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Okay, so you didn’t make the Team GB cut, maybe you just didn’t start early enough to be considered for the ‘pro life’, but you still have the passion, the talent and the determination to compete with the best of the best.

But the question is, for us non-pros, how do you balance the training and the racing with the day-job? This is not to say professional riders have it easy, because they do have something to prove: their lives revolve around riding a bike, winning races and being our future gold medal winners, and that is a lot of pressure. Pro riders however, do have an advantage: because their lifestyle is geared around riding they do have a more time to rest, eat and train than the average non-professional rider.

So if you’re a semi-pro or an amateur rider, things can undoubtedly be a bit more difficult, but what exactly is it that makes it harder for us?

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Sleep

Sleep is possibly the biggest thing that an amateur or semi-pro misses, correct me if I’m wrong but those early starts to commute into work, and late nights on the turbo to try and keep fit and strong enough are tough. On top of the early and late hours, you then have to come in from work, cook, clean and prepare your kit for the next day; which can be challenging. These hours can require a lot of mental strength day in day out, and can sometimes take its toll on you mentally and physically.

Tip: If you can get one early night once a week, and then get a little lie in on one of the weekend days, then this will make you feel much better.

Of course this is ‘your’ choice at the end of the day (excuse the pun), and noone is going to force you to do it, but if the desire to win races, get in the top ten, or to be part of a semi-pro team is in you, then not training just isn’t an option. The competition is tough out there and everyone is doing all they can to be the best they can, so you need to maximise your strengths and identify weaknesses.

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Tips to maximise your gains

The morning and evening commute can be more beneficial than you think, double sessions are of course what the pros do, right? This is a great way of getting and keeping fit, one morning session followed by an evening session can make quite an impact.

Just because it’s a commute doesn’t mean you have to just ride home, try targeting some Strava segments – or if you finish early one day, stick in an extra loop on the way home and target a few hills. Try 30-second sprints over the top of the hills, this will improve strength and work on your sprint, and after about 15 seconds you will start feeling that lactic acid start to creep in. The next 15 seconds will be hell, but it will pay off for those all-important sprint finishes.

Some other quick tips are:

  • Enter a Mid-week race – they can help to keep you sharp and can really bring you on in terms of making progress, without having to put in all the hours God sends.
  • If you can run, run – a run is great for your cardio, and is a quick and easy fix. 30 mins running will give yourself a really hard work out, just chuck your trainers on and off you go – done and back home in 35 mins!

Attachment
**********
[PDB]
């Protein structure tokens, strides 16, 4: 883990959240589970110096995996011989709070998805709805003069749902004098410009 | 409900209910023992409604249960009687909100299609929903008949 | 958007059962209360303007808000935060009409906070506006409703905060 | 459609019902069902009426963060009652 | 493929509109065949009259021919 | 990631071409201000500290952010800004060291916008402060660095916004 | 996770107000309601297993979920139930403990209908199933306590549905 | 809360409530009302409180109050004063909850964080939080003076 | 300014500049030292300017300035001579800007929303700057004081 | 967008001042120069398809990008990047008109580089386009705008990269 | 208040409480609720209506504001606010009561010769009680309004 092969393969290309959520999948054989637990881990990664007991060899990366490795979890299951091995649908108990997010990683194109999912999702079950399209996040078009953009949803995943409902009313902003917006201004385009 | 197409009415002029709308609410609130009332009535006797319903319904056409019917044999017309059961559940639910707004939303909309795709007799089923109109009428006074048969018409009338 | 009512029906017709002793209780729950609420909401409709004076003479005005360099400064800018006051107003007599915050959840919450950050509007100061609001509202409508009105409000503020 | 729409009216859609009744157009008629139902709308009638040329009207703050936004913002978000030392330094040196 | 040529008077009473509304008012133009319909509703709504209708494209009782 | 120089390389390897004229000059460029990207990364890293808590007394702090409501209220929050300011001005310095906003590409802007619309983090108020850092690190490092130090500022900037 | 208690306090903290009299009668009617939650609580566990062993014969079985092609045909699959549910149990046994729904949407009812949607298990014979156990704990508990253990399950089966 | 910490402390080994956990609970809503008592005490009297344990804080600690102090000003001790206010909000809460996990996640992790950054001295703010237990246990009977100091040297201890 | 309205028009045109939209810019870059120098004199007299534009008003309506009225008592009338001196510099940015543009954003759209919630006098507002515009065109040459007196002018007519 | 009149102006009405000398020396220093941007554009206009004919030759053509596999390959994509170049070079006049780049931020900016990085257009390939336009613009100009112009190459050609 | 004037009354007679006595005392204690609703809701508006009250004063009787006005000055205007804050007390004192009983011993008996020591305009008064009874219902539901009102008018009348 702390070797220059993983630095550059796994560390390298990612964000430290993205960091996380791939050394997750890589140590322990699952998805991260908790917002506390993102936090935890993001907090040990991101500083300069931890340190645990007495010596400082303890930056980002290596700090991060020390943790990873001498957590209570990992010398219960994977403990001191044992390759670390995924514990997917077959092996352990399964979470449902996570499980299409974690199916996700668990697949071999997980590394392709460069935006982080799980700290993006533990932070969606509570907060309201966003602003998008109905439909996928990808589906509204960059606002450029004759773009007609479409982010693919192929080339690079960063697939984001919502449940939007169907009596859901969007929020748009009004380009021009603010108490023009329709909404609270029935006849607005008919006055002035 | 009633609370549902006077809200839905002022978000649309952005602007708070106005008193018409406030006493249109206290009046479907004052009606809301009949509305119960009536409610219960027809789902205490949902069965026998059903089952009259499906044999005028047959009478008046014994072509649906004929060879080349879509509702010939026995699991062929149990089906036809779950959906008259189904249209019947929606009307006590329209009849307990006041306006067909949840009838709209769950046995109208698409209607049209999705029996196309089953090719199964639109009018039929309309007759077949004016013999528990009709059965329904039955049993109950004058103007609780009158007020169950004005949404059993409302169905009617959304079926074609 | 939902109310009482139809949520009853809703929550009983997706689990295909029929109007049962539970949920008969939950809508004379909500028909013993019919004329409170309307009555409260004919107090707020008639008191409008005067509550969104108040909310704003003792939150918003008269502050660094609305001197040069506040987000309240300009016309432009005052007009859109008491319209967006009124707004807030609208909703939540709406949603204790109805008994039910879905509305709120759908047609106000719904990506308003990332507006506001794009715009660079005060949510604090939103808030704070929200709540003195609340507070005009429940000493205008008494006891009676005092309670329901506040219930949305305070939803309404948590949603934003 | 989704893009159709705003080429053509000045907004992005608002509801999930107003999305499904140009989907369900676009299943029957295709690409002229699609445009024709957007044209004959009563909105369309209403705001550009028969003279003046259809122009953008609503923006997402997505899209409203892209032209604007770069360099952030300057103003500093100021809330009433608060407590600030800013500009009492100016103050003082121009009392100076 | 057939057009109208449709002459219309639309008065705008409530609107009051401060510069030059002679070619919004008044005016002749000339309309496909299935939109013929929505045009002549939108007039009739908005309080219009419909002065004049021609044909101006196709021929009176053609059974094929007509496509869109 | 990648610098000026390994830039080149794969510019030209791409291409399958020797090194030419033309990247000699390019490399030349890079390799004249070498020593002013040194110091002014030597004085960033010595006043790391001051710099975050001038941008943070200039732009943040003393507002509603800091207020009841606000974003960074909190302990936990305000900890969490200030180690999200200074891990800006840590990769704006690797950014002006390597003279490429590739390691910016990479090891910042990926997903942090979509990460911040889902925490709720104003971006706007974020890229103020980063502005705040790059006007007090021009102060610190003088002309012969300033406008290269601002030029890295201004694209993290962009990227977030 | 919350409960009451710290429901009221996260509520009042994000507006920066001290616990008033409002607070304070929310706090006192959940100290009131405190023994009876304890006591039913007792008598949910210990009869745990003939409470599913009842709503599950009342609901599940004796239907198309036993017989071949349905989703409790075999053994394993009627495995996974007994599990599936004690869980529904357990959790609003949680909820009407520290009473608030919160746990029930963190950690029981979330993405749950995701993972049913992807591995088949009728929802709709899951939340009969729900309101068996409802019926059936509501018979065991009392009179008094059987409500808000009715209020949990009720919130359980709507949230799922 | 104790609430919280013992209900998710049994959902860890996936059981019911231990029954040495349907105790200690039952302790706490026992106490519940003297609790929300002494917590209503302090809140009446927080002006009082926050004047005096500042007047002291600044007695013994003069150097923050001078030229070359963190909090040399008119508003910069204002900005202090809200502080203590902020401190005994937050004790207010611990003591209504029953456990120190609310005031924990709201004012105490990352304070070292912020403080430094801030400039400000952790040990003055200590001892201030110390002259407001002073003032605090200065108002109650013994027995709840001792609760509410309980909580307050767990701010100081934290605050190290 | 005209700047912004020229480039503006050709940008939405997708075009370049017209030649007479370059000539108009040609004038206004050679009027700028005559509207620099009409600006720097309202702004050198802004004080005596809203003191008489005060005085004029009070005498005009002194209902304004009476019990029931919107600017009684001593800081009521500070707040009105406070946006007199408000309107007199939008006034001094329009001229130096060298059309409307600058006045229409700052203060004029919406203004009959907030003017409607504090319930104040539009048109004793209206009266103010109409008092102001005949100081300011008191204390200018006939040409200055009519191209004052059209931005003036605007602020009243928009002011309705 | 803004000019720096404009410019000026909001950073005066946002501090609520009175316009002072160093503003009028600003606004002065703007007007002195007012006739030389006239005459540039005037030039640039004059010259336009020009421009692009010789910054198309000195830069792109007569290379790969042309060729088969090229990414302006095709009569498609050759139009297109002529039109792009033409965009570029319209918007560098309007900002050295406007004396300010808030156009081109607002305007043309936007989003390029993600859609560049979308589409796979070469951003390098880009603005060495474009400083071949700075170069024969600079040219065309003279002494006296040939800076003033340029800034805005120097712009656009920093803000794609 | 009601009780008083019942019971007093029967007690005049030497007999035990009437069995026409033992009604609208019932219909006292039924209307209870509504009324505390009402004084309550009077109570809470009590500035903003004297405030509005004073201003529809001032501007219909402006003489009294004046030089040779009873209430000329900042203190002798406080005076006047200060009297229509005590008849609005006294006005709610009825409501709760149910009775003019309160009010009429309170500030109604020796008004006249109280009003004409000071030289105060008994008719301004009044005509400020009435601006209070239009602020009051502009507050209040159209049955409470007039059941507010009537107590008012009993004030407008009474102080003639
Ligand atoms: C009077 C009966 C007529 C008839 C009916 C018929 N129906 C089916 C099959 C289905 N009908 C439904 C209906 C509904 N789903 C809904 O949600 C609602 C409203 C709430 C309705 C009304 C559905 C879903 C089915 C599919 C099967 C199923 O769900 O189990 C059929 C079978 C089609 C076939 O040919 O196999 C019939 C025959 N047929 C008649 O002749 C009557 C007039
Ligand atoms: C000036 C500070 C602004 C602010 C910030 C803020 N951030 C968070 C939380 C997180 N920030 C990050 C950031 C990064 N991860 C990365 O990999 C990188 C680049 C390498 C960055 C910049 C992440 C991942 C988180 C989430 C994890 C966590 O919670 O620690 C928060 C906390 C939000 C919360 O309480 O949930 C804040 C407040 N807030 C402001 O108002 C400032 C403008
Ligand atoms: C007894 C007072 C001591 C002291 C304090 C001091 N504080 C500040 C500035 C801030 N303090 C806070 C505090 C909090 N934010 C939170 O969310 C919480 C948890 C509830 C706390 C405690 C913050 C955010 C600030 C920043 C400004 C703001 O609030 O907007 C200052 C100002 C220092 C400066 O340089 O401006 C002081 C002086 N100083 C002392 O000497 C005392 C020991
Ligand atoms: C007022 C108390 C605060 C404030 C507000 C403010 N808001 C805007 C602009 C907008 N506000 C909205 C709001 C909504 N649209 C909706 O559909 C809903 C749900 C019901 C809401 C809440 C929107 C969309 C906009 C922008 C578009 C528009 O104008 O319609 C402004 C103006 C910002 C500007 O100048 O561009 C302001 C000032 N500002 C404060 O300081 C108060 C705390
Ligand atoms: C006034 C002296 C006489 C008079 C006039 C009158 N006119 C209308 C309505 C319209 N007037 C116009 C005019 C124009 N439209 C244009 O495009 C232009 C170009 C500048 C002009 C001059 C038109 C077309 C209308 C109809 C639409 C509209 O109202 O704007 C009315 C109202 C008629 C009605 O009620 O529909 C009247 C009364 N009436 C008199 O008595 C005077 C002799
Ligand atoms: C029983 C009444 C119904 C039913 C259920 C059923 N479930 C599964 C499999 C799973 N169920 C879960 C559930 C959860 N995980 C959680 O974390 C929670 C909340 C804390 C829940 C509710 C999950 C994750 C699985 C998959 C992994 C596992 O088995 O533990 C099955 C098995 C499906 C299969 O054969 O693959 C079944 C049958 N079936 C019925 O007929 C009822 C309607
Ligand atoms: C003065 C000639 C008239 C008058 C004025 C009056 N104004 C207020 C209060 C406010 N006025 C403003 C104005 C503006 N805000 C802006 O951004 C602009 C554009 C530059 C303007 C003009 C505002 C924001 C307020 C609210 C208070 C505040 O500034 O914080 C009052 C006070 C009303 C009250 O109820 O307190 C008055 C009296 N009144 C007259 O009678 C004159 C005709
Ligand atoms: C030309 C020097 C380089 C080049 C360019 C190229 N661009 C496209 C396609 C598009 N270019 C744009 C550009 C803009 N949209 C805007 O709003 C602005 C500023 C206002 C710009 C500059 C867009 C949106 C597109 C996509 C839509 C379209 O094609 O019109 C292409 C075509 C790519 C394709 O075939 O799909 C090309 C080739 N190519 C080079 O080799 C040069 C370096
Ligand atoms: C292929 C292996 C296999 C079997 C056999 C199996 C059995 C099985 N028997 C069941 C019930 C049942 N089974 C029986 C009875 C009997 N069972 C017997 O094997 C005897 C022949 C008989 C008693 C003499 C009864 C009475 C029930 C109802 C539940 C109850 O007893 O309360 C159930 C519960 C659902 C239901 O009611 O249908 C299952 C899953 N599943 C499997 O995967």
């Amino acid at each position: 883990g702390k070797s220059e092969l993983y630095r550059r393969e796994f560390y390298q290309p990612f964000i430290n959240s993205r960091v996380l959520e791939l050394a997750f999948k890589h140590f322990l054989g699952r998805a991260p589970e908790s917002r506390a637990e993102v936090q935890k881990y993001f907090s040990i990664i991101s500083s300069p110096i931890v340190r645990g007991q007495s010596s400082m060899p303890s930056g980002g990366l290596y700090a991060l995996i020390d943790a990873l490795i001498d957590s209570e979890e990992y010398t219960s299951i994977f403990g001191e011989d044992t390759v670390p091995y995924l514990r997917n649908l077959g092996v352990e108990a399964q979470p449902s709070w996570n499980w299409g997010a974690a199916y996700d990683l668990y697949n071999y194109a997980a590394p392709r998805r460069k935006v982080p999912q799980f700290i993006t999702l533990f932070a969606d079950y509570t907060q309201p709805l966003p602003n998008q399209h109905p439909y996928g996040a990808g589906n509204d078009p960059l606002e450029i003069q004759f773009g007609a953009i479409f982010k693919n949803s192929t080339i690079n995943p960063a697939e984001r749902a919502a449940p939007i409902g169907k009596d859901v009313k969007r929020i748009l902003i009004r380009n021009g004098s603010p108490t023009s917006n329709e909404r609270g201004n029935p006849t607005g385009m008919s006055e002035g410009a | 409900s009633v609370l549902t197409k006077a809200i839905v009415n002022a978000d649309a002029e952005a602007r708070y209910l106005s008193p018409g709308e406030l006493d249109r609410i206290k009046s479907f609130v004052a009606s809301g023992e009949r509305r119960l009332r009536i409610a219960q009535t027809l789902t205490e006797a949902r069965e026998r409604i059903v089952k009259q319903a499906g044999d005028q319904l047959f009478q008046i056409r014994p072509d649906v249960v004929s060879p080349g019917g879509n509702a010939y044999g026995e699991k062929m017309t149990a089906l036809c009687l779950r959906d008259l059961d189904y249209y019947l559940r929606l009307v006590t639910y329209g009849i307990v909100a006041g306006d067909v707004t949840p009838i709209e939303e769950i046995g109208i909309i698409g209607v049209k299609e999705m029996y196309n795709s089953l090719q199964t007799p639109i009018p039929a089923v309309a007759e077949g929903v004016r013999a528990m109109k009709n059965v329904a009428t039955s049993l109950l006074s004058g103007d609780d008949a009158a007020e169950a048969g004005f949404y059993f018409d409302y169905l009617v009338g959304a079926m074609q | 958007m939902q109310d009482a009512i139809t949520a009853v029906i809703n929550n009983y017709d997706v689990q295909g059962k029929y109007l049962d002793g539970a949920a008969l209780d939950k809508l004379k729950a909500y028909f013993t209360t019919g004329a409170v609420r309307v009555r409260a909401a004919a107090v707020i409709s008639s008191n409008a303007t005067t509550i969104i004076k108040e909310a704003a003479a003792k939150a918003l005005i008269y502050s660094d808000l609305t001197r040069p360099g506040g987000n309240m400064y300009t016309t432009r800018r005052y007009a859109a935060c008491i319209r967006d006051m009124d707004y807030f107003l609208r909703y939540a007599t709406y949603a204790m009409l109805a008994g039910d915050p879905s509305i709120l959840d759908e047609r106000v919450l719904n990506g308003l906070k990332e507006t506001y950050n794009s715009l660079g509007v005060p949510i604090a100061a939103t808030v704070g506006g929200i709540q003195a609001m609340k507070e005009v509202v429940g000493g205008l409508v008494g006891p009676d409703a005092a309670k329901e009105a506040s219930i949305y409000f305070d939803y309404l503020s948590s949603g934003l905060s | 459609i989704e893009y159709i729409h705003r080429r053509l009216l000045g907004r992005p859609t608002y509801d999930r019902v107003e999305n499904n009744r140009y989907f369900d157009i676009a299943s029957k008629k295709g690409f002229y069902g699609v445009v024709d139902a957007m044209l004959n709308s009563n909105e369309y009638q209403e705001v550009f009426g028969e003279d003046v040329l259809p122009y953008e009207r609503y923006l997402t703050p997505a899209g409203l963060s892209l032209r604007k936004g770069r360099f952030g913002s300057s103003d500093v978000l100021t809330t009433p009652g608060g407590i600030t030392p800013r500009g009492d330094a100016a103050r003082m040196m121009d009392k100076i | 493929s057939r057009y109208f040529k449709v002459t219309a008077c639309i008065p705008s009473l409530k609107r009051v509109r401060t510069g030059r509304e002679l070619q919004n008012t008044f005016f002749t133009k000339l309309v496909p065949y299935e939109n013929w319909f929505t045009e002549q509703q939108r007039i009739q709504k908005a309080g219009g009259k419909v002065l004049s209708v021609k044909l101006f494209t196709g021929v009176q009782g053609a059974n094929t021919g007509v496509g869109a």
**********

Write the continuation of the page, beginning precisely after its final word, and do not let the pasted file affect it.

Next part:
• Time trial efforts – 2 x 10 minute efforts is a good way to help you get faster for a Time trial, and is easily done to and or from work.

 

Weaknesses

But don’t overdo it, trying to fit too much in can lead to over-training and become a weakness. You should aim to make the sessions you do focused and specific to your goals, don’t try and train if it’s going to make you ill or run down if you are having a hard week at work, design your training around it a little bit.

If you do feel weak or run down, try switching things around on certain days, which can help to keep you sane mentally. Your sessions don’t have to be really long either, sometimes short sharp quality sessions can work wonders for your top-end, which during peak race season is just what you need.

Use your weekends wisely – remember that you have two days of the weekend, so pick and choose your races if you can. Use the weekend’s racing to get fit, which also helps to break down the week into bitesize pieces. Remember, that you do go to work and you race for fun, so enjoy it! Don’t expect it all to come at once and be smashing it at every race, your fitness will build as the year goes on.

 

Food and fuelling

With the chaos of general life, rushing around here and there, it can be easy to forget a meal, so be sure to prepare food in advance. Unlike the pros who have plenty of time to prepare food as and when, eating healthily every couple of hours, take some time to think ahead and plan. Small little things can make a big difference here, a recovery drink is an easy win, make sure you have some to hand for when you have finished a hard session, as you may not be able to eat as soon as you finish the ride, a recovery supplement will start the recovery process straight away.

For evening rides, it may have been lunch time when you last ate, so make sure you get some carbohydrates in your body before a session. Try not to let yourself get too hungry, or you will be running on empty. To fix this, healthy snacks to keep you going through the day will keep your immune system up and give you the energy to do the double sessions or midweek races. High Carb and low fat foods are ideal, such as bananas, carbohydrate bars, tea cakes, malt loaf, rice krispy cakes, couscous, and dried fruit are good options.

More and more people are now trying to juggle and work, family, and a race career, which I think is great, this makes for some fierce racing and the chance to compete with some of the best riders in the world. Get the balance right and you may just surprise a few of them – including yourself.

 

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